I wonder how much people are enjoying their 'sweet sweet DEpreciation' this year.
  • October 03 2008
  • 0Yes

  • Report a Problem

    Please enter a valid email address.

    Content flagged

    We will review this content. Thanks for helping make the site more useful to everyone. To learn more, read Zillow's Good Neighbor Policy.

    We're sorry. This service is temporarily unavailable. Please come back later and try again.

Profile picture for grataballi
Hey scarecrow.bike, here's your requested break, I'll help you pull your feet out of your mouth.

Belmont values have dipped a nice 10-15%, according to recent sales, and Zillow's estimates. Looking back at my comments nearly one year ago, I'd say anyone that was stretched making the payment then that jumped in on an ARM, (if they're still in the home), is headed for some extremely painful times given the value has headed south.

So, scarecrow.bike, "Sacramento prices have little to do with Belmont prices. Give me a break".... any more brilliant comments?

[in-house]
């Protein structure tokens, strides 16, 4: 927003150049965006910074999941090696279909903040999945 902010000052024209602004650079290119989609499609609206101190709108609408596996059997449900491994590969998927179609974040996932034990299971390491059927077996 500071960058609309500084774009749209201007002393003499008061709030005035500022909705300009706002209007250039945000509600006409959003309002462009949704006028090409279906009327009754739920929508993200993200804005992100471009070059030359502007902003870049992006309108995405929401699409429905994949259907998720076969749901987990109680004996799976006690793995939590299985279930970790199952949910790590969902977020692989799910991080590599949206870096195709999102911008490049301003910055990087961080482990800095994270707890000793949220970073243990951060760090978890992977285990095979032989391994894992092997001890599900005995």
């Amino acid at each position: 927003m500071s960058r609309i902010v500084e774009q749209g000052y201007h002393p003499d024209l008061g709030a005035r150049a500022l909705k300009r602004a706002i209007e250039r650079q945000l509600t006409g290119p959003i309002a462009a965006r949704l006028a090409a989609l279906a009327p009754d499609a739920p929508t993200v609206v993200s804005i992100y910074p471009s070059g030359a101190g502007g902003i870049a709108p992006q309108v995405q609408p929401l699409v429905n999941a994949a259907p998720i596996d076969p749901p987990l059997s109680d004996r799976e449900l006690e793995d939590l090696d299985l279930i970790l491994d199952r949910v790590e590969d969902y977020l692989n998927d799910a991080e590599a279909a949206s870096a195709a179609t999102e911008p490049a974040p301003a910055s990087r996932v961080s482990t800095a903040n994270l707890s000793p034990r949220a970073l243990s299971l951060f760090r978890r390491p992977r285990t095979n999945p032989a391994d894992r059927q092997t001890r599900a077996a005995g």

• October 03 2008
  • 0Yes

  • Report a Problem

    Please enter a valid email address.

    Content flagged

    We will review this content. Thanks for helping make the site more useful to everyone. To learn more, read Zillow's Good Neighbor Policy.

    We're sorry. This service is temporarily unavailable. Please come back later and try again.

Profile picture for scarecrow.bike
Sacratomato prices have little to do with Belmont prices. Give me a break.
  • September 27 2007
  • 1Yes

  • Report a Problem

    Please enter a valid email address.

    Content flagged

    We will review this content. Thanks for helping make the site more useful to everyone. To learn more, read Zillow's Good Neighbor Policy.

    We're sorry. This service is temporarily unavailable. Please come back later and try again.

Profile picture for grataballi
"And in the Bay Area, if I had to take an interest only loan in order to afford a home Iâ??d take that in a heart beat. Any principle you pay is just rewarded dollar for dollar when you sell."

Spoken like a true Realtor, "Let's get someone into a house that can't really afford it". That's what you're doing by pushing someone into one of those loans.